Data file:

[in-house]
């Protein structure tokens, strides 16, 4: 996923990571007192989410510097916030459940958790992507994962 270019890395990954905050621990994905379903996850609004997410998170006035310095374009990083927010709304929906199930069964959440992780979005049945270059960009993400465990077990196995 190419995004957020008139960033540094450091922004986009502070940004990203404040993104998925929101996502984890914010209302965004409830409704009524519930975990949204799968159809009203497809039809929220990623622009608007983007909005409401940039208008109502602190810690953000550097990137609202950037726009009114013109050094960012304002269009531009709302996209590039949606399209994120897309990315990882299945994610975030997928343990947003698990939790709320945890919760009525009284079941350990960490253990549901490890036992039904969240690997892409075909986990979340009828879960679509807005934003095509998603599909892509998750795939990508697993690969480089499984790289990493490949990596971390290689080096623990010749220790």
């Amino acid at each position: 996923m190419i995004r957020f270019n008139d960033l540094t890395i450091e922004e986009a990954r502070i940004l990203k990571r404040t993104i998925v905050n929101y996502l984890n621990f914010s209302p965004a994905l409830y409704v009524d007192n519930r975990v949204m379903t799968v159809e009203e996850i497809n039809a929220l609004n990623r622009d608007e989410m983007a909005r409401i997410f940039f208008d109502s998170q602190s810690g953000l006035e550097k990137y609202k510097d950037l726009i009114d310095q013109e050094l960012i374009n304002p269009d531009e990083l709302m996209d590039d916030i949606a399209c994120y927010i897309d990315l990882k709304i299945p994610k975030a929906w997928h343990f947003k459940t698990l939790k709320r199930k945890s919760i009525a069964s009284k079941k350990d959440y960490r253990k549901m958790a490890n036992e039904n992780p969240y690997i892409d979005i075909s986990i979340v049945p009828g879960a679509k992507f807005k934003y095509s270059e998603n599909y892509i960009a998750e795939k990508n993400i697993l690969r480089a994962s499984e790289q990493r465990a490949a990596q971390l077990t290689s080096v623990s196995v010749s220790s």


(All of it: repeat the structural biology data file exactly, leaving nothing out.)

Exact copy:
[in-house]
């Protein structure tokens, strides 16, 4: 996923990571007192989410510097916030459940958790992507994962 270019890395990954905050621990994905379903996850609004997410998170006035310095374009990083927010709304929906199930069964959440992780979005049945270059960009993400465990077990196995 190419995004957020008139960033540094450091922004986009502070940004990203404040993104998925929101996502984890914010209302965004409830409704009524519930975990949204799968159809009203497809039809929220990623622009608007983007909005409401940039208008109502602190810690953000550097990137609202950037726009009114013109050094960012304002269009531009709302996209590039949606399209994120897309990315990882299945994610975030997928343990947003698990939790709320945890919760009525009284079941350990960490253990549901490890036992039904969240690997892409075909986990979340009828879960679509807005934003095509998603599909892509998750795939990508697993690969480089499984790289990493490949990596971390290689080096623990010749220790």
């Amino acid at each position: 996923m190419i995004r957020f270019n008139d960033l540094t890395i450091e922004e986009a990954r502070i940004l990203k990571r404040t993104i998925v905050n929101y996502l984890n621990f914010s209302p965004a994905l409830y409704v009524d007192n519930r975990v949204m379903t799968v159809e009203e996850i497809n039809a929220l609004n990623r622009d608007e989410m983007a909005r409401i997410f940039f208008d109502s998170q602190s810690g953000l006035e550097k990137y609202k510097d950037l726009i009114d310095q013109e050094l960012i374009n304002p269009d531009e990083l709302m996209d590039d916030i949606a399209c994120y927010i897309d990315l990882k709304i299945p994610k975030a929906w997928h343990f947003k459940t698990l939790k709320r199930k945890s919760i009525a069964s009284k079941k350990d959440y960490r253990k549901m958790a490890n036992e039904n992780p969240y690997i892409d979005i075909s986990i979340v049945p009828g879960a679509k992507f807005k934003y095509s270059e998603n599909y892509i960009a998750e795939k990508n993400i697993l690969r480089a994962s499984e790289q990493r465990a490949a990596q971390l077990t290689s080096v623990s196995v010749s220790s």